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Health and safety in the laboratory and field
Health and safety in the laboratory and field

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1 Overview

1 History of health and safety

The discipline of health and safety is relatively modern, only developing in the last century. However, throughout the ages people have voiced their concerns about people being exposed to harmful substances. Hippocrates mentions in the 4th century BC that lead miners and workers tended to suffer from diseases. The phrase ‘mad as a hatter’ was coined because mercury used in the hat industry caused mental illness. In 1775 Pott reported that chimney sweeps suffered a high incidence of scrotal cancer; in the 1900s coal miners were found to suffer from lung disorders; and, by the 1930s asbestos was known to cause asbestosis, a form of lung cancer.

In 1976 in Italy, at a place called Seveso, there was an explosion at a chemical factory manufacturing pesticides. This released a cloud of 2,4,5-trichlorophenol that also contained 3,4,8,9-tetrachlorodibenzo-1,4-dioxin, which is highly toxic. A number of children exposed to these chemicals suffered from chloracne, and were hospitalised, and about 3000 farm animals died. As a result of this incident the European Union later introduced the Seveso Directive in an effort to prevent accidents in large chemical factories.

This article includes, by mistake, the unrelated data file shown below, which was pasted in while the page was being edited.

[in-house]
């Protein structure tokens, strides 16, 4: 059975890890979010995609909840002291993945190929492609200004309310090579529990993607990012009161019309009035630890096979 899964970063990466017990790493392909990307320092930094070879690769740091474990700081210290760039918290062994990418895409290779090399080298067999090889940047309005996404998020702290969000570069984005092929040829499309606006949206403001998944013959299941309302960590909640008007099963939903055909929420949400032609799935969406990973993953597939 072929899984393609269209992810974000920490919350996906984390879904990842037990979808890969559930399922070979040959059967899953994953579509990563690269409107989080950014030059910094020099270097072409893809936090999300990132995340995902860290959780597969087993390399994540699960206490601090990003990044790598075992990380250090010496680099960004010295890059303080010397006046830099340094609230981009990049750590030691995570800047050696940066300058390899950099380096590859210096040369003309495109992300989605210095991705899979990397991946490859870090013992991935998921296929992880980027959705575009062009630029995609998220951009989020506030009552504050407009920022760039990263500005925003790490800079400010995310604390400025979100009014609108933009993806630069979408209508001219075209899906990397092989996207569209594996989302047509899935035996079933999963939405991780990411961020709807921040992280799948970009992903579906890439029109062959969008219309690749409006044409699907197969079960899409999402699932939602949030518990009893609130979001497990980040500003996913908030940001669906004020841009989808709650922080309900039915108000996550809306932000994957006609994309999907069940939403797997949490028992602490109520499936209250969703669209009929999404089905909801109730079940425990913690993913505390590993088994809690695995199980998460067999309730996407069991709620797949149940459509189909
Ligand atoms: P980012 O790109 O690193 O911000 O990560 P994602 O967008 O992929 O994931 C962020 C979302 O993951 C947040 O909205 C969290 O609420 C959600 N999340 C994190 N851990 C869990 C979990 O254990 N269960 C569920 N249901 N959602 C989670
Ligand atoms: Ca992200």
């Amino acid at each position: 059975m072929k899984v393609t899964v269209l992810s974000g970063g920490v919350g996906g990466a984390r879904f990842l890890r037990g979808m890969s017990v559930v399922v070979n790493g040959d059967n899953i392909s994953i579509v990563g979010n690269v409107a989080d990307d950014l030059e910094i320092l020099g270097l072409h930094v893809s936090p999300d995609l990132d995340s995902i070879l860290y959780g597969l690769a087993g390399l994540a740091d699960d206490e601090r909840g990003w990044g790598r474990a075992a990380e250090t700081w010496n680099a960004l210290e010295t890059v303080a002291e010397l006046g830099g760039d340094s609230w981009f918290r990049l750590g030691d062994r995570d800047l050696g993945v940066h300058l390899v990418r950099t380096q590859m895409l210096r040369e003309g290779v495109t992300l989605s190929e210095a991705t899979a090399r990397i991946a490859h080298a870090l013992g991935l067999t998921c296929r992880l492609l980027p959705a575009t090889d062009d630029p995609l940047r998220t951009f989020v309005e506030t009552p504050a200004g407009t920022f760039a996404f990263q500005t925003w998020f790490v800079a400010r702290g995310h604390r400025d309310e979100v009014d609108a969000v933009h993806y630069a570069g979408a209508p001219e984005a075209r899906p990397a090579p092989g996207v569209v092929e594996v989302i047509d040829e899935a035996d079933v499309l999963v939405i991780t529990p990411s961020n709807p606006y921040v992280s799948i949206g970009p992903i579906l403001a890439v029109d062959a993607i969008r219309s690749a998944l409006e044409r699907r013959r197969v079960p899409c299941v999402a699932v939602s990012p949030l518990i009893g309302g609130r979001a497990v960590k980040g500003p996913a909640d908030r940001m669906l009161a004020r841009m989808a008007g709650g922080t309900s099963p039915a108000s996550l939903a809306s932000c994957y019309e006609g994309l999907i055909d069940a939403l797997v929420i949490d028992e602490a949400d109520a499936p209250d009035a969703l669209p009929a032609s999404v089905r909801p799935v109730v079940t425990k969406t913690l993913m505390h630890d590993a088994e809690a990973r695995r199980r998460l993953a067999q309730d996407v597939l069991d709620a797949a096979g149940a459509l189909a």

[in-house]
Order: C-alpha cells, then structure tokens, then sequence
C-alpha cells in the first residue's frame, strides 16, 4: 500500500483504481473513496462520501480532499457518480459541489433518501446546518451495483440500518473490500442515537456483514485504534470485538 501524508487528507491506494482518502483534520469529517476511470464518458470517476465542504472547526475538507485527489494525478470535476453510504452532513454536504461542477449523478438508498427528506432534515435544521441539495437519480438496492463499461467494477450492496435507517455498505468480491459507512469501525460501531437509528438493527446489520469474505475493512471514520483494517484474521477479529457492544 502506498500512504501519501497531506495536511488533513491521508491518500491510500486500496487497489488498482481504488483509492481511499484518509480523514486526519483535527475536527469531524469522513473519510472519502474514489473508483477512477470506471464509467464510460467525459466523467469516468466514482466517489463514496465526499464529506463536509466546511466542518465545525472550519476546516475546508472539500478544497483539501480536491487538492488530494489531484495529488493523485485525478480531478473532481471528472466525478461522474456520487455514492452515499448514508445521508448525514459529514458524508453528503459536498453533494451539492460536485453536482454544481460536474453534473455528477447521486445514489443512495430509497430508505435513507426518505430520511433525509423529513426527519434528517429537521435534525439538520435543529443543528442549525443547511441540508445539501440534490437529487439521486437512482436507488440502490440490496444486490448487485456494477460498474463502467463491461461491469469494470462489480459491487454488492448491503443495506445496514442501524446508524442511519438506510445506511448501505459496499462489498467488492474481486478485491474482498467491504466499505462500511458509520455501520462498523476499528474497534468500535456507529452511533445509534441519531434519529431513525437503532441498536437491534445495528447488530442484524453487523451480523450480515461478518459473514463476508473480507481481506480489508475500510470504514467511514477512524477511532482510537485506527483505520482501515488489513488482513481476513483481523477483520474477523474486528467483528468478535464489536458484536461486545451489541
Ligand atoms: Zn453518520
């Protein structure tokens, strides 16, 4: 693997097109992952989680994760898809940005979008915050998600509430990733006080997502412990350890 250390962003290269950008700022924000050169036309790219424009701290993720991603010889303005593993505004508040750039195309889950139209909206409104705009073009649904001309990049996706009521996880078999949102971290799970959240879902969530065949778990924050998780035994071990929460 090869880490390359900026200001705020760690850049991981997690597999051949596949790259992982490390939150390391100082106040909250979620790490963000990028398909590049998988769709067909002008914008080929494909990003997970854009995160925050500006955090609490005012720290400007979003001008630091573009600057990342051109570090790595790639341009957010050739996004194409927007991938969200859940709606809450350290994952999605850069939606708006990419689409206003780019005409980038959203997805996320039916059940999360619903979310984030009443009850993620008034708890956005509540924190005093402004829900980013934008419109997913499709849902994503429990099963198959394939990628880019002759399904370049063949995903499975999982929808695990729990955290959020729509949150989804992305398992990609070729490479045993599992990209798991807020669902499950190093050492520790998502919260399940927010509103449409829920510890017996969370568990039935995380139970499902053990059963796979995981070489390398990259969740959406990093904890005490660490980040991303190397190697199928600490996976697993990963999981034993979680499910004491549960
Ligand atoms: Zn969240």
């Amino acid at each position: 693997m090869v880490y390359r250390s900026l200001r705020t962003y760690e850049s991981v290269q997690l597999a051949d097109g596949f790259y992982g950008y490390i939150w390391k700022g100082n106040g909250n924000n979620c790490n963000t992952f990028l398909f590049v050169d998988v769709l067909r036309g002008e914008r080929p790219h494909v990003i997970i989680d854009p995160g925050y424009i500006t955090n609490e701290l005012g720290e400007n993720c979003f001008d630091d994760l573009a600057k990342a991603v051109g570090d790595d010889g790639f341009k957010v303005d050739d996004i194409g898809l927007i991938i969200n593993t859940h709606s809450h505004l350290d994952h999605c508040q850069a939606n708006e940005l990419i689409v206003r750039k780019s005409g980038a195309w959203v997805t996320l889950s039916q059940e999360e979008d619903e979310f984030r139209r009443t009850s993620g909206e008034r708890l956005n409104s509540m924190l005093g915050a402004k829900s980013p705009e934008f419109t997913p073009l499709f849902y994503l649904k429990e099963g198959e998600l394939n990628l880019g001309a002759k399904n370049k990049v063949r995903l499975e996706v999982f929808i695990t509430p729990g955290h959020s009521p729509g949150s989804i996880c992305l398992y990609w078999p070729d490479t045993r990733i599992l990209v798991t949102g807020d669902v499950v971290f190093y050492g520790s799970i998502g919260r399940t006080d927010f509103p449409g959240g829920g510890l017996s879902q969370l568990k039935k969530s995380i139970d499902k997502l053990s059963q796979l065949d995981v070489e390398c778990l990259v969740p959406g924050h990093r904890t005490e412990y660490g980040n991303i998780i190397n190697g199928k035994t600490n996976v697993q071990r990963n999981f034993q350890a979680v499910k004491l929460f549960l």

In 1984, the worst ever chemical factory disaster occurred in Bhopal, India: 45 tonnes of methyl isocyanate (CH3N=C=O) gas escaped from two underground storage tanks at a Union Carbide pesticide plant. This highly toxic gas resulted in the deaths of 6000 people, 300 000 were injured and 7000 animals also died.